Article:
Since the mid-1900s, hydraulic fracturing has been used to improve well productivity and gain access to additional resources. For more than a decade, hydraulic fracturing in North America has resulted in the development of significant natural gas resources that would have otherwise been inaccessible.
Recent advances in hydraulic fracturing methods and its access to shale gas resources have prompted public concern about the environmental impacts of using this technology. Concerns about fracking out of the pay zone, the upward migration of methane gas, and contamination of water resources from deeper formation waters, flowback and produced waters, and fracturing fluids are documented. These affect a corporation’s social license to develop unconventional resources.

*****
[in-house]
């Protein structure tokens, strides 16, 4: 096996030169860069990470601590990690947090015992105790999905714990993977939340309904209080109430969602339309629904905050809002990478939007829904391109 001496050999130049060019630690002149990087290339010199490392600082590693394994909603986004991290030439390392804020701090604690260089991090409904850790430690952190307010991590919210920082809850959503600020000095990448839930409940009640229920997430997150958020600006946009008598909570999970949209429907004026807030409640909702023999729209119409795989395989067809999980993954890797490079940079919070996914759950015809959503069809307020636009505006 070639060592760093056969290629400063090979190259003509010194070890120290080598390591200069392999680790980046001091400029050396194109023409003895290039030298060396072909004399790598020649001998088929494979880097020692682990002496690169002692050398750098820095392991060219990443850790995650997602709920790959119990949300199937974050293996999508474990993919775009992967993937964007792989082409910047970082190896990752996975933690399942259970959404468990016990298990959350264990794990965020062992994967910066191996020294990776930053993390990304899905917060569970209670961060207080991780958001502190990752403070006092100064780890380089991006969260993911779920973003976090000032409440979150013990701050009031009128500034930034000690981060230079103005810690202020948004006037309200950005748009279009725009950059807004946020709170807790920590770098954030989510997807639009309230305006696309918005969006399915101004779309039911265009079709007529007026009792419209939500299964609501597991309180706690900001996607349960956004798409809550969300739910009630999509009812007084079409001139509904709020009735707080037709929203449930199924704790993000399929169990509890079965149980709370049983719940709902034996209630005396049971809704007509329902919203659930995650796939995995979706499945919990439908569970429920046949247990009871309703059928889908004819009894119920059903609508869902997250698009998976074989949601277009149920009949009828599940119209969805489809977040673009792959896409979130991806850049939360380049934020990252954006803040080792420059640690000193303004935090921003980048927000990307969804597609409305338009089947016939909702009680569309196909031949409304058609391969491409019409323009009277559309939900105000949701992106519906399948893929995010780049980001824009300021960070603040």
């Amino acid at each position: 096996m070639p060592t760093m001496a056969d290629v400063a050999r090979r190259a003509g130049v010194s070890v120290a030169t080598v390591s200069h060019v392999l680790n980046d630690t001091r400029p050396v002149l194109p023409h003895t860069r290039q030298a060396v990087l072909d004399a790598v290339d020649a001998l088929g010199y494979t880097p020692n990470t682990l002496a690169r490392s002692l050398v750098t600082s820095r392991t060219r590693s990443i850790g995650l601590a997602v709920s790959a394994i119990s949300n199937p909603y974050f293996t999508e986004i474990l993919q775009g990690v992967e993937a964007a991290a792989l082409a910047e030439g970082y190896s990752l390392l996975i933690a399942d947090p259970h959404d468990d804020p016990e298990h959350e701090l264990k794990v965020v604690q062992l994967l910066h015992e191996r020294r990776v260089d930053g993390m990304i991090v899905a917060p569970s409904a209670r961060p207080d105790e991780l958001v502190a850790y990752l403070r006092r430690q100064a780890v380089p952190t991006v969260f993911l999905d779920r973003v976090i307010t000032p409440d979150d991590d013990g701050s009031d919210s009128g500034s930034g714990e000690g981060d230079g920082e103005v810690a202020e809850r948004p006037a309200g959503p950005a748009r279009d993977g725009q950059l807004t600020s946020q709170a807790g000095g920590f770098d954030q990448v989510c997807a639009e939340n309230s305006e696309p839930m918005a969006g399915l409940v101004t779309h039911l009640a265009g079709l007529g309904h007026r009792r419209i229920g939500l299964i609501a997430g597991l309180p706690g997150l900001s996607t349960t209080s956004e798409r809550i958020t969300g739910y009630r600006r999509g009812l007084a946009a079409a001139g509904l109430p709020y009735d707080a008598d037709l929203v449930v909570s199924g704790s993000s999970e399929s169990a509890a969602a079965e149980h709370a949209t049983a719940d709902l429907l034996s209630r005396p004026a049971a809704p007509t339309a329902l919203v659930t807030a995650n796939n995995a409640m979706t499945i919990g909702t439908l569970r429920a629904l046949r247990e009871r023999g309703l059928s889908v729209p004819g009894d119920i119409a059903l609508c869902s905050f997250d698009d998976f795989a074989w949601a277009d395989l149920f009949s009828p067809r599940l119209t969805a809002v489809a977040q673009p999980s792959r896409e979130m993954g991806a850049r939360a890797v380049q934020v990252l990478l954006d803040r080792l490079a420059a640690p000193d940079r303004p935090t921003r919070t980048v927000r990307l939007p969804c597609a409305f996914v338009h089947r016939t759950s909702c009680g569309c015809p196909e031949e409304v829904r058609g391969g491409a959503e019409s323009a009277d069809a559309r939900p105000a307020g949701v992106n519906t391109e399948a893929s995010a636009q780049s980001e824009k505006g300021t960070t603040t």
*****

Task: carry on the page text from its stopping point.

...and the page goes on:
This manuscript summarizes the potential sources for increased risk to water resources resulting from hydraulic fracturing of shale gas developments. Also provided is a description of some of the hydraulic fracturing operations of natural gas plays that have or believed to have impacted groundwater resources in Western Canada.
A literature review about the groundwater flow systems at the shale gas, unconventional resource plays in Northeast British Columbia is provided. Also summarized is some of the water management strategies used and/or are proposed for shale gas development.
A discussion of social responsibility for exploiting shale gas using hydraulic fracturing is provided. The author indicates that results from continued and additional hydrogeologic investigations should be disclosed in a timely manner as this affects the perception of industry transparency, and can assist with maintaining a social license for resource development.